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Aphid Transmission of Barley Yellow Dwarf Virus: Acquisition Access Periods and Virus Concentration Requirements. Stewart M. Gray, USDA-ARS and Department of Plant Pathology, Cornell University, Ithaca, NY 14853; Alison G. Power(2), Dawn M. Smith(3), Abby J. Seaman(4), and Naomi S. Altman(5). (2)(4)Section of Ecology and Systematics, Cornell University, Ithaca, NY 14853; (3)USDA-ARS and Department of Plant Pathology, Cornell University, Ithaca, NY 14853; (5)Biometrics Unit, Cornell University, Ithaca, NY 14853. Phytopathology 81:539-545. Accepted for publication 7 January 1991. This article is in the public domain and not copyrightable. It may be freely reprinted with customary crediting of the source. The American Phytopathological Society, 1991. DOI: 10.1094/Phyto-81-539.

The duration of access periods and the availability of virus in source plants are two factors that influence the transmission of barley yellow dwarf virus (BYDV) by its aphid vectors. This study was conducted to quantify the relationships among acquisition access period (AAP), virus titer in infected oats, and transmission of three isolates of BYDV from New York by two aphid vector species. Thirteen AAPs, ranging from 15 min to 72 hr, were examined, and virus titer was quantified from each virus source leaf by using enzyme-linked immunosorbent assay (ELISA). Two leaves from each plant were used as independent virus sources to test the effect of leaf age, in addition to virus titer, on acquisition efficiency. The older leaf on each source plant almost always contained less virus. The NY isolates of BYDV, RPV and PAV, were acquired by Rhopalosiphum padi within a 15-min AAP; however, a 1- to 2-hr or 2- to 3-hr AAP was required for 50% of the aphids to transmit PAV or RPV, respectively. The difference in virus titer among source leaves did not affect the ability of R. padi to transmit RPV, but did influence the transmission of PAV. Sitobion avenae required a 30-min AAP to acquire the MAV and PAV isolates of BYDV. Fifty percent of the aphids were able to transmit MAV or PAV after a 4- to 6-hr or 10- to 12-hr AAP, respectively. The ability of S. avenae to transmit MAV and PAV was significantly lower for older leaves. Analyses of the transmission and titer data revealed that the lower virus content of the older leaves accounted for the significant reduction in virus transmission by S. avenae. The transmission efficiency of various BYDV isolates is differentially influenced by several factors including aphid vector, length of acquisition feeding period, and physiological age of source tissue. In addition, our results suggest that virus titer, as it is affected by age and infection stage of the source tissue, can have a strong influence on acquisition and transmission efficiency of aphid vectors.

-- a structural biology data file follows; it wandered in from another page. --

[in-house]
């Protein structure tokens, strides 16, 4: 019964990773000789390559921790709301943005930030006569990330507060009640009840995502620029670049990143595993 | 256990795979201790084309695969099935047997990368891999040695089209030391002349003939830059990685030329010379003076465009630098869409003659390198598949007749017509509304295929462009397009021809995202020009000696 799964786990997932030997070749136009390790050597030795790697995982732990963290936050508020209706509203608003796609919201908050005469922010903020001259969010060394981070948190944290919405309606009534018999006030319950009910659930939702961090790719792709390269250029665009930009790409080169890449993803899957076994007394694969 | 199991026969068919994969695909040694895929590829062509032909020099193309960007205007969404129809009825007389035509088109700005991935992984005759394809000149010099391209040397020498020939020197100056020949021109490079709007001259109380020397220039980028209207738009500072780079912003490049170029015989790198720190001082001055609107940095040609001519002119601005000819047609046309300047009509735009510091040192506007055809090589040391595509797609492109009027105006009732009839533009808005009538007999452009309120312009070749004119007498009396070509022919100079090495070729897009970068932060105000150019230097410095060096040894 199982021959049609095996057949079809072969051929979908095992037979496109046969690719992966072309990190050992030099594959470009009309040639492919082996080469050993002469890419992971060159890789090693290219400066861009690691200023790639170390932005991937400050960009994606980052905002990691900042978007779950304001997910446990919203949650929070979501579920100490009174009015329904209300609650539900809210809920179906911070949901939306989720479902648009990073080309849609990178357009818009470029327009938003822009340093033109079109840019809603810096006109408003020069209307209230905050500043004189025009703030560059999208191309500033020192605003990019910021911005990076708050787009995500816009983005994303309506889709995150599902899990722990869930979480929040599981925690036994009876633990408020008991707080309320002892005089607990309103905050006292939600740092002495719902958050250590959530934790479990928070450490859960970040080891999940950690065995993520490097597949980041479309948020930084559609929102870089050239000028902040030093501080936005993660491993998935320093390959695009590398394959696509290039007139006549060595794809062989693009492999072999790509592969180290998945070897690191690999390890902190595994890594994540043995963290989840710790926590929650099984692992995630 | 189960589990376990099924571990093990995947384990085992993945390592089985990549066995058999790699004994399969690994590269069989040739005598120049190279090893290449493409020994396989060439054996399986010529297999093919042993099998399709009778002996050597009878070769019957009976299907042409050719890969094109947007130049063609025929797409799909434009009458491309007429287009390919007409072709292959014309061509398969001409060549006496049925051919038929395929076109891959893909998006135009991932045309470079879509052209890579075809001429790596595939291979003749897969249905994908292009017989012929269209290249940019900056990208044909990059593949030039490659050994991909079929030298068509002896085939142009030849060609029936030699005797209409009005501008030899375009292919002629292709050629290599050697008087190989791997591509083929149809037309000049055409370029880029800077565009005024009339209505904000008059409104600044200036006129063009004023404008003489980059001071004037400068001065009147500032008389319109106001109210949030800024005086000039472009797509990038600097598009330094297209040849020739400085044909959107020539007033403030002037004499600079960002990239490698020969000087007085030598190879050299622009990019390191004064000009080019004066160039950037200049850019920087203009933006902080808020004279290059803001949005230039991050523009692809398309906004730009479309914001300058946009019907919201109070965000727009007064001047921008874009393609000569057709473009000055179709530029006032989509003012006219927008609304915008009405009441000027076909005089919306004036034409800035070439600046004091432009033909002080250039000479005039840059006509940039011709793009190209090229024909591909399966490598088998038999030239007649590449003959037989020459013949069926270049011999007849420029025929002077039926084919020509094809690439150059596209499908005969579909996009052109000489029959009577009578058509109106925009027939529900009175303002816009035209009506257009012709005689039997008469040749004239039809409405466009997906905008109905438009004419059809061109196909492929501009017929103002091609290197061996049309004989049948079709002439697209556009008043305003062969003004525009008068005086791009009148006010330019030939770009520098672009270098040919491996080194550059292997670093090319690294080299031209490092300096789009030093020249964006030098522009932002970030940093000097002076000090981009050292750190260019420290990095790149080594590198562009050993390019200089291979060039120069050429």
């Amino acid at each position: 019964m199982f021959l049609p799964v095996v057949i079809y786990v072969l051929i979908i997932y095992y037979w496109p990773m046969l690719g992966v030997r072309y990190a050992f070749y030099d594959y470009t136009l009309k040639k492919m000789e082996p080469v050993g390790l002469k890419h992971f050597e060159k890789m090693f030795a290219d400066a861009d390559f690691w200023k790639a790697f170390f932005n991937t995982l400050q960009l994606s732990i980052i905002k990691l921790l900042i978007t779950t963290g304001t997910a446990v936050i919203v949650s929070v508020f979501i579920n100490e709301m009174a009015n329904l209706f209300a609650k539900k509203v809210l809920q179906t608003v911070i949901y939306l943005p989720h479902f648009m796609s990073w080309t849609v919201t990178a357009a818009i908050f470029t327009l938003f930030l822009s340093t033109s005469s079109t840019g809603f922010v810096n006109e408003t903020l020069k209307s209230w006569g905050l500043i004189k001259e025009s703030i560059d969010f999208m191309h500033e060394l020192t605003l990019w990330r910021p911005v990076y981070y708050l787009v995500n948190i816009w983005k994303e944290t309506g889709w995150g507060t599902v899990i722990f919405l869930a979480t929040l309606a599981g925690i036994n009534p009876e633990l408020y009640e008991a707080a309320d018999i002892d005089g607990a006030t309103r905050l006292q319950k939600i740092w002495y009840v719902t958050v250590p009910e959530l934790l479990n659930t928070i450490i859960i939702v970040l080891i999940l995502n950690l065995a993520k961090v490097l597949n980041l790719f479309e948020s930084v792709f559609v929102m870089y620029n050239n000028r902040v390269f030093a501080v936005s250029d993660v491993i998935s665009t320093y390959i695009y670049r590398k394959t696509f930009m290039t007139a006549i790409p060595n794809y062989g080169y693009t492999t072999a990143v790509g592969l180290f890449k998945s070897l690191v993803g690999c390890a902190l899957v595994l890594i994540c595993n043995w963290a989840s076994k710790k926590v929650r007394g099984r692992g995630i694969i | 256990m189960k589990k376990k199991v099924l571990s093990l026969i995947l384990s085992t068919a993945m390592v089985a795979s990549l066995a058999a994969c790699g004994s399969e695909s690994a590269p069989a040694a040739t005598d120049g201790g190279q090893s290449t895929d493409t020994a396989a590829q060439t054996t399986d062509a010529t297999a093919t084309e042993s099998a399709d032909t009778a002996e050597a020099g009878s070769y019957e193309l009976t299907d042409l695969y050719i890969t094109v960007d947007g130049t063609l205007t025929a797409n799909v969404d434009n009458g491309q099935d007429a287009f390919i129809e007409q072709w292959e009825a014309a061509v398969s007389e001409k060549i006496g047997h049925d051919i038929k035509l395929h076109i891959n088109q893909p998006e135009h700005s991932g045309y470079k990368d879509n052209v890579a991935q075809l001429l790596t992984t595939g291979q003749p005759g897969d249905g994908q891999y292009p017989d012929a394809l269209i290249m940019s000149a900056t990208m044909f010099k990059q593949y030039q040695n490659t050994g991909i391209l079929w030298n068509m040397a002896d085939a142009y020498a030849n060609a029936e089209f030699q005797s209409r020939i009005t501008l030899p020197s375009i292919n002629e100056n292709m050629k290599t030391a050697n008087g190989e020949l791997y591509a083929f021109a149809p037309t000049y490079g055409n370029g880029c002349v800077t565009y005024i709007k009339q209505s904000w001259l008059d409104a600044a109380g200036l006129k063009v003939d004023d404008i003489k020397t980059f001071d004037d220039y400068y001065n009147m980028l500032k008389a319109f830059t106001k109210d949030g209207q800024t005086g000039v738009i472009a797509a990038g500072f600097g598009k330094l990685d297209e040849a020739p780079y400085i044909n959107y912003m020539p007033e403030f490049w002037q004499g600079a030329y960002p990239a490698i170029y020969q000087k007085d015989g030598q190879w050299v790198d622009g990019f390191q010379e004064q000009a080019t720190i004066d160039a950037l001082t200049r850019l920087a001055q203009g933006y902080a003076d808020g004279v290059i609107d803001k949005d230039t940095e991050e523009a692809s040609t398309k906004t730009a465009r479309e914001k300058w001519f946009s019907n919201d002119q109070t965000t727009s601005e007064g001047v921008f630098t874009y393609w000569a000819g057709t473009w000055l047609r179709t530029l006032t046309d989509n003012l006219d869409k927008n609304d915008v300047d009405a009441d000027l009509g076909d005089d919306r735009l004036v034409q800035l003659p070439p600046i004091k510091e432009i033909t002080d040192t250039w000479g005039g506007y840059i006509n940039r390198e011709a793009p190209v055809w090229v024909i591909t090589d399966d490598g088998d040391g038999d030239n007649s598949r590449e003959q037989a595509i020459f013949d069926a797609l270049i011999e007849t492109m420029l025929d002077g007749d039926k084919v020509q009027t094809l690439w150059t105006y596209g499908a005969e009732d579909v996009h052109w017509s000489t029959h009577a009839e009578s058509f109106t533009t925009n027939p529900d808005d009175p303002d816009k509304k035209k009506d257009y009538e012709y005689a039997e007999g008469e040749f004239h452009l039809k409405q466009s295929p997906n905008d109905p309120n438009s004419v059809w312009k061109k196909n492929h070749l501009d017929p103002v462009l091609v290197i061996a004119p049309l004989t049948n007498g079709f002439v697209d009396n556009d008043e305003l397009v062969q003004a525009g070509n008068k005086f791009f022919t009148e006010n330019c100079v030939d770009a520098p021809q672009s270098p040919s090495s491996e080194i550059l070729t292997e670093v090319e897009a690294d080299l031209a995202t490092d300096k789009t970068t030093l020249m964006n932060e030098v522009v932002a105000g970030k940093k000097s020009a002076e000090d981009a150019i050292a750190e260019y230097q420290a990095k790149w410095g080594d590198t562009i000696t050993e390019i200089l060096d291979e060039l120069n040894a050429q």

Additional keywords: luteovirus, persistent transmission.